Consider Trump’s tweets after China seized a U.S. underwater drone:

The Post annotated the first tweet by noting that the act was not unprecedented: “There have been other instances in which the Chinese have seized American military property. In 2001, following a collision with a Chinese fighter, an American spy plane was forced to land in China where it and its crew were held for days.” This annotation is useful enough, but it hardly addresses the real problem: that Trump is trying, even before assuming office, to turn a minor diplomatic scuffle into a major crisis.

Trump promised during his campaign to get tough on China, and after the election he broke with nearly four decades of diplomatic precedent by taking a congratulatory phone call from the president of Taiwan. Thus, the Chinese government understandably saw Trump’s tweets about the drone as hostile in intent. “We don’t like the word steal. That’s totally inaccurate,” Hua Chunying, a spokesperson for China’s foreign ministry, said. “The Chinese navy found the device and examined it in a professional manner… It’s as if you saw something on the street and someone asked you for it, you’d have to examine if it really belongs to them.” Global Times, a Chinese state-run newspaper, took a harder line, warning that if Trump “treats China after assuming office in the same way as in his tweets, China will not exercise restraint.”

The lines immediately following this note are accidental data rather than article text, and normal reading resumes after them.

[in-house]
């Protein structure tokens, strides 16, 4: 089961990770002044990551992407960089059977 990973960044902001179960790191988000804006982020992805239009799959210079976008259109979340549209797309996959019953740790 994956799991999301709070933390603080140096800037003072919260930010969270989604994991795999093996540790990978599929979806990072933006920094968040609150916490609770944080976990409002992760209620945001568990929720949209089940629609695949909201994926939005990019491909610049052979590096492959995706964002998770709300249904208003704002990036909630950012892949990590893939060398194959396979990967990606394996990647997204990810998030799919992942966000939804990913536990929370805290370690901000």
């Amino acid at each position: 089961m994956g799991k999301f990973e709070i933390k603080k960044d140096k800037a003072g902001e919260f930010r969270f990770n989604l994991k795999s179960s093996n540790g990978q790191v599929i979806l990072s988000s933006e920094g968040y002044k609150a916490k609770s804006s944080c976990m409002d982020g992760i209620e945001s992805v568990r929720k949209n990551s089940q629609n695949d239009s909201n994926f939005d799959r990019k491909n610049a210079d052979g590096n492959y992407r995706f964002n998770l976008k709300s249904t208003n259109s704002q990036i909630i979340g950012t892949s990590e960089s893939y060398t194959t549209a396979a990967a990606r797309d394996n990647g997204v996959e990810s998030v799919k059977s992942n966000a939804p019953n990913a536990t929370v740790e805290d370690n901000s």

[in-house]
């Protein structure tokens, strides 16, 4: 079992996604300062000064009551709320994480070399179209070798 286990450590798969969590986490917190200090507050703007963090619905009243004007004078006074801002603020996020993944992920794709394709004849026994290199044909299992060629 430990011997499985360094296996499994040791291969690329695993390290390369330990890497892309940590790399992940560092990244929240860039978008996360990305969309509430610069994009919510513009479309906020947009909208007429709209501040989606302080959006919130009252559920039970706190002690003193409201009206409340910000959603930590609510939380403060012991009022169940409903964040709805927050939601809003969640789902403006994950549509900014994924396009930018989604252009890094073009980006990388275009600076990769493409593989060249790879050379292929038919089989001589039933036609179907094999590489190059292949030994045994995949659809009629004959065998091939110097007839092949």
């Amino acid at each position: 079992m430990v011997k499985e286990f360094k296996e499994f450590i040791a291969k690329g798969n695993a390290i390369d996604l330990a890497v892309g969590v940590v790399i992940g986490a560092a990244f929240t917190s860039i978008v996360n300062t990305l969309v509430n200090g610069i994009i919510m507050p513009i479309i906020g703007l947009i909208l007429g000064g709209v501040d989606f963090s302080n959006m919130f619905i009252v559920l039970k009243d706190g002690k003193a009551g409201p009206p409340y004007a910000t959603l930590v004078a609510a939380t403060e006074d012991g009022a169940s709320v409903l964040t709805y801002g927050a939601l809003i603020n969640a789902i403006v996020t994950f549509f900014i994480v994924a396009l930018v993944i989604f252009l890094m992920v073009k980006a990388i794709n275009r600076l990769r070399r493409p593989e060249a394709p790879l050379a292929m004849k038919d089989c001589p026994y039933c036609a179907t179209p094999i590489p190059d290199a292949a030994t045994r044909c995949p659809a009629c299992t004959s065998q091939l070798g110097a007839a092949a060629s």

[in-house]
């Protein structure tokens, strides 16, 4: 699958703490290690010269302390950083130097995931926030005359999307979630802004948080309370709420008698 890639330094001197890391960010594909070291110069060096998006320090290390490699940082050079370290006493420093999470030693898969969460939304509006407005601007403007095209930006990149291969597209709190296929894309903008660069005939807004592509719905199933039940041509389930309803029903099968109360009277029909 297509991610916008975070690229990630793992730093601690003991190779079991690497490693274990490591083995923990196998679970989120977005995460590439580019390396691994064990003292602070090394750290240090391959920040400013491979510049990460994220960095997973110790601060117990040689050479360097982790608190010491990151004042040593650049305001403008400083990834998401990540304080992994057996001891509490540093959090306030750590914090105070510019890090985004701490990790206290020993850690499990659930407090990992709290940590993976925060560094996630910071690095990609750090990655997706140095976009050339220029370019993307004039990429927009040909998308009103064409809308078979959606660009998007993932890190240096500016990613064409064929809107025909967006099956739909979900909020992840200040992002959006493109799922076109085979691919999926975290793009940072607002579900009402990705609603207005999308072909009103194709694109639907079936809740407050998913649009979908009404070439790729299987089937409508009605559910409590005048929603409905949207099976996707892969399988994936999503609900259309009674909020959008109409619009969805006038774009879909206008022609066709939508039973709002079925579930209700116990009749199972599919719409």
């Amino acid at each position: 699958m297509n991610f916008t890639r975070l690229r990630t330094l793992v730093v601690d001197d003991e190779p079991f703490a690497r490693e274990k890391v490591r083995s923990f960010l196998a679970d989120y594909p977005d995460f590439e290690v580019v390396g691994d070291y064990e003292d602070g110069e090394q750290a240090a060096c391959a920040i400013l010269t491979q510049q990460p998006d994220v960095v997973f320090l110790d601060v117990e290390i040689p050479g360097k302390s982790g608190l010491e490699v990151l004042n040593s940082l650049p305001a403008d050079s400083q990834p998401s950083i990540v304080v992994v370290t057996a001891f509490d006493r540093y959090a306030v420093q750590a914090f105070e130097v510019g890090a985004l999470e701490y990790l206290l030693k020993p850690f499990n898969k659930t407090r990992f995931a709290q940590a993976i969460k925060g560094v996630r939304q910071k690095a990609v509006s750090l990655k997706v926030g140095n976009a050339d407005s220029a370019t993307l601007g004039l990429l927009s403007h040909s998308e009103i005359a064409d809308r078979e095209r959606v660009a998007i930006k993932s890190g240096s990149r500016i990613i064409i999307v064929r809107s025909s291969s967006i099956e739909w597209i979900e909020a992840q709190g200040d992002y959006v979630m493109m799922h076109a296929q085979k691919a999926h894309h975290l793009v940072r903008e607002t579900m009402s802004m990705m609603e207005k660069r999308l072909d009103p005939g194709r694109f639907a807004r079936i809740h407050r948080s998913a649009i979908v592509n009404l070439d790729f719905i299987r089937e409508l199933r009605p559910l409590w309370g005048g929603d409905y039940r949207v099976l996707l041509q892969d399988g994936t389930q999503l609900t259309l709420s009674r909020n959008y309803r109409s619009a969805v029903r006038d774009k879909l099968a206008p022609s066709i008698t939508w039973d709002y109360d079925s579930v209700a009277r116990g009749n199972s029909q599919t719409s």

Trump’s belligerence extends beyond foreign powers. On Monday, he tweeted: